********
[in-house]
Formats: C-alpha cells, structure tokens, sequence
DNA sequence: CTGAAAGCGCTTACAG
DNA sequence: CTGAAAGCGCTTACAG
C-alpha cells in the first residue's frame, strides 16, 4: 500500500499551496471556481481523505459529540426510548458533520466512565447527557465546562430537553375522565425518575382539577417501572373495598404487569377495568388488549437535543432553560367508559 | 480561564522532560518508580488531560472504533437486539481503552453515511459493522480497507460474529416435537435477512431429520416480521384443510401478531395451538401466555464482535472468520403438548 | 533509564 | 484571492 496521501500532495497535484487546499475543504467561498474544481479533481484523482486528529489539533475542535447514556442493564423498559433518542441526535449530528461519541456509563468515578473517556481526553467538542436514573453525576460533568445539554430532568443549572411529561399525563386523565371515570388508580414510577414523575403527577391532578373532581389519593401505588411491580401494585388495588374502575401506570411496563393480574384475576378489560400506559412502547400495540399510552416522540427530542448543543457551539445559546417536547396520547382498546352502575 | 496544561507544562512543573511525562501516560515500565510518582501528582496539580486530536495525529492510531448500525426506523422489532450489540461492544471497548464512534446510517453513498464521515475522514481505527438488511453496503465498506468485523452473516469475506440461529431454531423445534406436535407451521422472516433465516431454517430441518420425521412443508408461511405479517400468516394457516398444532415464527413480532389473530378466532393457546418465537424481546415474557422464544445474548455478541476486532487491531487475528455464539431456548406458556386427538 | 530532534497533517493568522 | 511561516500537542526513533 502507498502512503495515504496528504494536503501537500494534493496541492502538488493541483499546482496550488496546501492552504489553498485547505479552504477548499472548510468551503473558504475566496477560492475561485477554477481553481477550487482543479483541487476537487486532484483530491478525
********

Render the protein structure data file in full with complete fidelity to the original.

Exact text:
[in-house]
Formats: C-alpha cells, structure tokens, sequence
DNA sequence: CTGAAAGCGCTTACAG
DNA sequence: CTGAAAGCGCTTACAG
C-alpha cells in the first residue's frame, strides 16, 4: 500500500499551496471556481481523505459529540426510548458533520466512565447527557465546562430537553375522565425518575382539577417501572373495598404487569377495568388488549437535543432553560367508559 | 480561564522532560518508580488531560472504533437486539481503552453515511459493522480497507460474529416435537435477512431429520416480521384443510401478531395451538401466555464482535472468520403438548 | 533509564 | 484571492 496521501500532495497535484487546499475543504467561498474544481479533481484523482486528529489539533475542535447514556442493564423498559433518542441526535449530528461519541456509563468515578473517556481526553467538542436514573453525576460533568445539554430532568443549572411529561399525563386523565371515570388508580414510577414523575403527577391532578373532581389519593401505588411491580401494585388495588374502575401506570411496563393480574384475576378489560400506559412502547400495540399510552416522540427530542448543543457551539445559546417536547396520547382498546352502575 | 496544561507544562512543573511525562501516560515500565510518582501528582496539580486530536495525529492510531448500525426506523422489532450489540461492544471497548464512534446510517453513498464521515475522514481505527438488511453496503465498506468485523452473516469475506440461529431454531423445534406436535407451521422472516433465516431454517430441518420425521412443508408461511405479517400468516394457516398444532415464527413480532389473530378466532393457546418465537424481546415474557422464544445474548455478541476486532487491531487475528455464539431456548406458556386427538 | 530532534497533517493568522 | 511561516500537542526513533 502507498502512503495515504496528504494536503501537500494534493496541492502538488493541483499546482496550488496546501492552504489553498485547505479552504477548499472548510468551503473558504475566496477560492475561485477554477481553481477550487482543479483541487476537487486532484483530491478525